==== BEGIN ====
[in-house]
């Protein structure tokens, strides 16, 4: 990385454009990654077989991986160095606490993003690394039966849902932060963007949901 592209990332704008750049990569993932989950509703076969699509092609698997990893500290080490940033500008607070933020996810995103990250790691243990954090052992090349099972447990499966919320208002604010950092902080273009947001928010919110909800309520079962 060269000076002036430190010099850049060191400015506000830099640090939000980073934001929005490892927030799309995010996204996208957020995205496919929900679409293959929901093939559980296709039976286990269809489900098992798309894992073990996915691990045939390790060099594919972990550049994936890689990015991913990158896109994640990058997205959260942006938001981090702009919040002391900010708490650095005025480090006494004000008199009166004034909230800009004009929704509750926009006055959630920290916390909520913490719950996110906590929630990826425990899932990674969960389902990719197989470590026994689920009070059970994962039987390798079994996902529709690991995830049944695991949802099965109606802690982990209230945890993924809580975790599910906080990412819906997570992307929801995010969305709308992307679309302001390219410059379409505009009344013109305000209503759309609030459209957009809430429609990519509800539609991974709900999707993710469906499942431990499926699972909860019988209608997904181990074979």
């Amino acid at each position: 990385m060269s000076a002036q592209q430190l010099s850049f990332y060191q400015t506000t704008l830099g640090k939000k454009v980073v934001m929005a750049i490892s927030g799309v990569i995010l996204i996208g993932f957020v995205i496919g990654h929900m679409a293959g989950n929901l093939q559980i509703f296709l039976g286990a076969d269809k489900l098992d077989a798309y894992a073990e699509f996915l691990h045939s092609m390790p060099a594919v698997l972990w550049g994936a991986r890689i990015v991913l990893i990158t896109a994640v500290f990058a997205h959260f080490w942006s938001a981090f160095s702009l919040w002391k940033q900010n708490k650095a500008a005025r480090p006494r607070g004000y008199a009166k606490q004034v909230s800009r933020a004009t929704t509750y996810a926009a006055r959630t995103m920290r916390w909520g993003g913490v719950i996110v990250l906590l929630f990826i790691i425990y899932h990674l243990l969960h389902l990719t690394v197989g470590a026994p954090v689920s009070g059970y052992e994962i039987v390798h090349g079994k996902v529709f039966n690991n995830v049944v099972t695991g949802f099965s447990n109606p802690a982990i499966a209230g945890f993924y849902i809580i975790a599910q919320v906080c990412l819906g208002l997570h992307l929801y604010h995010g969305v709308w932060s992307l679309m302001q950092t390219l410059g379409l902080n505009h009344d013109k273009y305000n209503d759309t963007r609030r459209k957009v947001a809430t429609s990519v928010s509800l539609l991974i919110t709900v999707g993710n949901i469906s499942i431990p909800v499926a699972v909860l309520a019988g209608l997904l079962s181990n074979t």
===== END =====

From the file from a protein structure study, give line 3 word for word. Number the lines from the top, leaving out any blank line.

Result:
């Amino acid at each position: 990385m060269s000076a002036q592209q430190l010099s850049f990332y060191q400015t506000t704008l830099g640090k939000k454009v980073v934001m929005a750049i490892s927030g799309v990569i995010l996204i996208g993932f957020v995205i496919g990654h929900m679409a293959g989950n929901l093939q559980i509703f296709l039976g286990a076969d269809k489900l098992d077989a798309y894992a073990e699509f996915l691990h045939s092609m390790p060099a594919v698997l972990w550049g994936a991986r890689i990015v991913l990893i990158t896109a994640v500290f990058a997205h959260f080490w942006s938001a981090f160095s702009l919040w002391k940033q900010n708490k650095a500008a005025r480090p006494r607070g004000y008199a009166k606490q004034v909230s800009r933020a004009t929704t509750y996810a926009a006055r959630t995103m920290r916390w909520g993003g913490v719950i996110v990250l906590l929630f990826i790691i425990y899932h990674l243990l969960h389902l990719t690394v197989g470590a026994p954090v689920s009070g059970y052992e994962i039987v390798h090349g079994k996902v529709f039966n690991n995830v049944v099972t695991g949802f099965s447990n109606p802690a982990i499966a209230g945890f993924y849902i809580i975790a599910q919320v906080c990412l819906g208002l997570h992307l929801y604010h995010g969305v709308w932060s992307l679309m302001q950092t390219l410059g379409l902080n505009h009344d013109k273009y305000n209503d759309t963007r609030r459209k957009v947001a809430t429609s990519v928010s509800l539609l991974i919110t709900v999707g993710n949901i469906s499942i431990p909800v499926a699972v909860l309520a019988g209608l997904l079962s181990n074979t």